She is confused about a lot of things, her past, which she doesn't remember, her purpose and her heart. I think she experienced a lot of growth over the course of the book and although not all of her choices were the best, I think she was doing the best she could.
The supporting cast of characters were also fantastic. I love Arthur and am hoping for a deeper connection between them for the second book. This left off in an incredible spot and I know the next book is going to take the story up a whole other notch!
Thank you so much to the publisher, Delacorte Press and Random House Children's, for providing me with a copy of this to read and review. This was a highly anticipated book for me and it did not disappoint. I look forward to continuing with this series!
AN ARTHURIAN RETELLING???!?!?!!?!?!!??!?!?!?!!?!
[email protected]#[email protected])()$*#[email protected]#!#)[email protected]#AKSDLJASDKAS:[email protected]#_!(@)[email protected])#[email protected](#)!* )!D:SFK
my poor broke college ass will drop out because im going to be fucking screwed over by all these AMAZING NEW 2019 RELEASES!!!!
This is a 4 star ending trapped behind a 2 star first half.
The Guinevere Deception is a story about women's agency and their role in myth—and cleverly ties together known aspects of the Arthurian legends with some much needed LGBT+ and modern sensibilities.
Pacing: ★★ 1/2
I'm so mad at this book—it does not put its best foot forward. The Guinevere Deception starts out so simplistic, so run-of-the-mill, that it's boring. Boring boring. Skim-worthy, even.
But then, we cross the hump. The second half of this book is gorgeous. It's lyrical, it's feminist, it's evocative of the Kiersten White that I remember from my long-ago read of And I Darken—where women had their own agency and commentary—that I put down my kindle and went what? Is this the same story?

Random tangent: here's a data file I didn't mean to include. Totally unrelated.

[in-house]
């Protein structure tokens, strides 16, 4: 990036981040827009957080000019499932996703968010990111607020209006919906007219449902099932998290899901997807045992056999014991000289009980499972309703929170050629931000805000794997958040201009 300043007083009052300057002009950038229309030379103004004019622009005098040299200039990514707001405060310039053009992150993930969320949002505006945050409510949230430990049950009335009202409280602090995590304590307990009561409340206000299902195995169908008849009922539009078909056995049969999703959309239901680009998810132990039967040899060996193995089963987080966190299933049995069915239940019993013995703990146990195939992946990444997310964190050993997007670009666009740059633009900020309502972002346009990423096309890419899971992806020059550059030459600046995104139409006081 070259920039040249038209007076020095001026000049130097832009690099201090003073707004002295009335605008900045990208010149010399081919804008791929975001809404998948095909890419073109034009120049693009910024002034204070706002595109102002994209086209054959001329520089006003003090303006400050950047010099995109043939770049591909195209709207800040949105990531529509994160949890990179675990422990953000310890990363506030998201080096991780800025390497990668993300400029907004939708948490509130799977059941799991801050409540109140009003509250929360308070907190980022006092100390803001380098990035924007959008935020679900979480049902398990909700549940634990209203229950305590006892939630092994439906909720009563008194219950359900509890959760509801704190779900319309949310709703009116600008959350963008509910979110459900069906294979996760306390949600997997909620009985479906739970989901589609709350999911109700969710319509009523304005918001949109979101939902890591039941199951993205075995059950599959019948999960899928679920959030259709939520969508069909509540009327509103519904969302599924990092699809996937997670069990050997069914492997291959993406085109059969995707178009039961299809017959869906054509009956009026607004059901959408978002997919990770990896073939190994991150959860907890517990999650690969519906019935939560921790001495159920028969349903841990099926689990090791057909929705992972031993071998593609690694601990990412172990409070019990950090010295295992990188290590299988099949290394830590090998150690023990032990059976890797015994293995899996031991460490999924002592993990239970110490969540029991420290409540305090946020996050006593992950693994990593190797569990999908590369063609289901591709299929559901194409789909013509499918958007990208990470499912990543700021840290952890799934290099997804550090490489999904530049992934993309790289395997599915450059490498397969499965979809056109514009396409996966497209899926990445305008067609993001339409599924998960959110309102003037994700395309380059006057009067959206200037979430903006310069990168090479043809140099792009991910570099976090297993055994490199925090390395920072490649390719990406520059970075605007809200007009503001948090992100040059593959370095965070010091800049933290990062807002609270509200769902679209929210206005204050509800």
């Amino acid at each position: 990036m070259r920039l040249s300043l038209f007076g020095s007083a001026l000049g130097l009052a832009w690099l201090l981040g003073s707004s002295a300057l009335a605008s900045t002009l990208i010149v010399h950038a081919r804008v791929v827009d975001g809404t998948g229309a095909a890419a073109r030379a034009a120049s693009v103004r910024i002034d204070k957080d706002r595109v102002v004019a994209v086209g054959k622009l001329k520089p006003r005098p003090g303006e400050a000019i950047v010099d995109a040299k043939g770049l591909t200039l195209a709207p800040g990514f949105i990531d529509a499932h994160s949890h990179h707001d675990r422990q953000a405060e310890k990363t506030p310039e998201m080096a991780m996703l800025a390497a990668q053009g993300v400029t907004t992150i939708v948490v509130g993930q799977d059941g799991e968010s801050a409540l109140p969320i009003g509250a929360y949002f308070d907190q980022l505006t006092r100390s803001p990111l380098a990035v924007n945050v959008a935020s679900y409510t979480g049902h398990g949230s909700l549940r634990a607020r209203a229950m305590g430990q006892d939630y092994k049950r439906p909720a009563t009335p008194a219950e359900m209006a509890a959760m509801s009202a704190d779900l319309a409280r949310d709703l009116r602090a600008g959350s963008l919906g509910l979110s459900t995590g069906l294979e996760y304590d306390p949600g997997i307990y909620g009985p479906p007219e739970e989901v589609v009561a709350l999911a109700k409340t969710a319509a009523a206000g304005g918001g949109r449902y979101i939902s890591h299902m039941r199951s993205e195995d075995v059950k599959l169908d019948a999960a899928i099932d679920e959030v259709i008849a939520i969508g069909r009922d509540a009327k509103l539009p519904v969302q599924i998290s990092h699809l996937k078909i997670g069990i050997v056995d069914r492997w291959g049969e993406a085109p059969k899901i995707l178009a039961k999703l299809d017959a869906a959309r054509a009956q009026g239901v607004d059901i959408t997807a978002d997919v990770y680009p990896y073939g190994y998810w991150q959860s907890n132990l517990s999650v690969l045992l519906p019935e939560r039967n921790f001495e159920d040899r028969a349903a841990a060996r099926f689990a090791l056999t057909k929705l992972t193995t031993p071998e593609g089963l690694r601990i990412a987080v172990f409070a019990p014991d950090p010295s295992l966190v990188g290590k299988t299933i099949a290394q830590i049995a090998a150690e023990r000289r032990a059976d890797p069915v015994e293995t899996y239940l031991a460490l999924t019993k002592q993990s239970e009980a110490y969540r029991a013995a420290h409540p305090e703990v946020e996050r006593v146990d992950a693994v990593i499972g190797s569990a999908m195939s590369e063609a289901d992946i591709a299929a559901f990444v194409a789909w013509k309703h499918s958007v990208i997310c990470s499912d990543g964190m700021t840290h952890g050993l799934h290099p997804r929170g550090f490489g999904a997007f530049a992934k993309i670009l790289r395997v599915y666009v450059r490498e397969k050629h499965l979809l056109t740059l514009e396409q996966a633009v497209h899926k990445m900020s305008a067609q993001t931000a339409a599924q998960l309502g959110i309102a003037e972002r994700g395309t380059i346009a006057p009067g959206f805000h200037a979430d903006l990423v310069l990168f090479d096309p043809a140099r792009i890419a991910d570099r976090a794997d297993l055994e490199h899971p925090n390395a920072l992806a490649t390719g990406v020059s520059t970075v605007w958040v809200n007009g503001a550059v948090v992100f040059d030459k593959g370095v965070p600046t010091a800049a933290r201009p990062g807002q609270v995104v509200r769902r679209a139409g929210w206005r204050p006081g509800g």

The Guinevere Deception follows "Guinevere," the wife of the newly made King Arthur. Arthur has won Camelot, and now he rules in a realm where magic is pushed to the edges of his borders and everything is free from chaos and everything is wholesome and good. (Ha. Obviously, this is a disaster waiting to happen.) Enter Guinevere, except we, as the reader, know the Guinevere is not really the princess at all, but the daughter of Merlin, sent to be the last line of defense for King Arthur—she is supposed to keep the king safe from magic...by using the forbidden magic herself.
Such a good plan. No holes at all. (Right.)
Guinevere enters into the world of Camelot and starts exploring the city and its people in the most mundane ways possible. The dialogue is meh, the chapters go slowly, and I caught myself jumping ahead several times because we were so clearly treading water, waiting for something to happen.
Then, some things happen.
I won't spoil anything in the plot because I think most of the enjoyment comes from being surprised, but The Guinevere Deception has some significant tricks. Guinevere isn't as milk toast as she seems, Arthur isn't that stupid, Lancelot appears in THE MOST EPIC TWIST as a different take on the character, women support women, some LGBT+ rep enters as breath of fresh air in this traditional hetero tale, and I just really enjoyed the turn of events.
The entire time I was reading The Guinevere Deception, I kept saying to myself: man, I miss Kiersten White when she gets dark. Maybe this is too light for me, and I'll stick with her darker content. But I can see the hints of darkness in the set up for book two, and call me intrigued—I think White has more things up her sleeve.
Definitely pick this one up if you're a fan of legends, myths, retelling, feminism, LGBT+, and good old fashioned plot twist surprises. I think this one is worth enjoying if you can get over its own problematically dull beginnings.
Thank you to Delacorte Press for an ARC of this title in exchange for an honest review.
Original notes: Ahhhh I just received the ARC of this! It comes out next week?? Oh dear. Can't wait!